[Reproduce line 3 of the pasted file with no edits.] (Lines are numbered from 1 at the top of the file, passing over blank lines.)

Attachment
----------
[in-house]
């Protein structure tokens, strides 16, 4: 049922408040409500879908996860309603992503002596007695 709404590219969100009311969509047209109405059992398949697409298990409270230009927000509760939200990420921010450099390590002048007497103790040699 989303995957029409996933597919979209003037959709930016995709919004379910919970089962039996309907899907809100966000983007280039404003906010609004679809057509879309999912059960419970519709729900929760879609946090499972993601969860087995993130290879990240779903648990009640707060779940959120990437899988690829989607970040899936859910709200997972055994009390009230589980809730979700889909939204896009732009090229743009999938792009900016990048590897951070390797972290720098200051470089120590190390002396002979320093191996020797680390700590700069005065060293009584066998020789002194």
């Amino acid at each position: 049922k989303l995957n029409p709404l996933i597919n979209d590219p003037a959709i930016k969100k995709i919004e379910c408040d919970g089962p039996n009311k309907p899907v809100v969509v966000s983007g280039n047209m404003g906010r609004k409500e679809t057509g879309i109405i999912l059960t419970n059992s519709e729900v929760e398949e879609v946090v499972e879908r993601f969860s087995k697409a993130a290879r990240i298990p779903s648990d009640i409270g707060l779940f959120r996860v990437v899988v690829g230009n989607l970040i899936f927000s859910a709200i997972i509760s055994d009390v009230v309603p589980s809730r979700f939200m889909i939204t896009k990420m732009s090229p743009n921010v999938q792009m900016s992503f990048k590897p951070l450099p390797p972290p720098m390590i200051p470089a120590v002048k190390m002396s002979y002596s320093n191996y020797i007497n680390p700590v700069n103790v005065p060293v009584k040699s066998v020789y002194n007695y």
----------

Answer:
């Amino acid at each position: 049922k989303l995957n029409p709404l996933i597919n979209d590219p003037a959709i930016k969100k995709i919004e379910c408040d919970g089962p039996n009311k309907p899907v809100v969509v966000s983007g280039n047209m404003g906010r609004k409500e679809t057509g879309i109405i999912l059960t419970n059992s519709e729900v929760e398949e879609v946090v499972e879908r993601f969860s087995k697409a993130a290879r990240i298990p779903s648990d009640i409270g707060l779940f959120r996860v990437v899988v690829g230009n989607l970040i899936f927000s859910a709200i997972i509760s055994d009390v009230v309603p589980s809730r979700f939200m889909i939204t896009k990420m732009s090229p743009n921010v999938q792009m900016s992503f990048k590897p951070l450099p390797p972290p720098m390590i200051p470089a120590v002048k190390m002396s002979y002596s320093n191996y020797i007497n680390p700590v700069n103790v005065p060293v009584k040699s066998v020789y002194n007695y």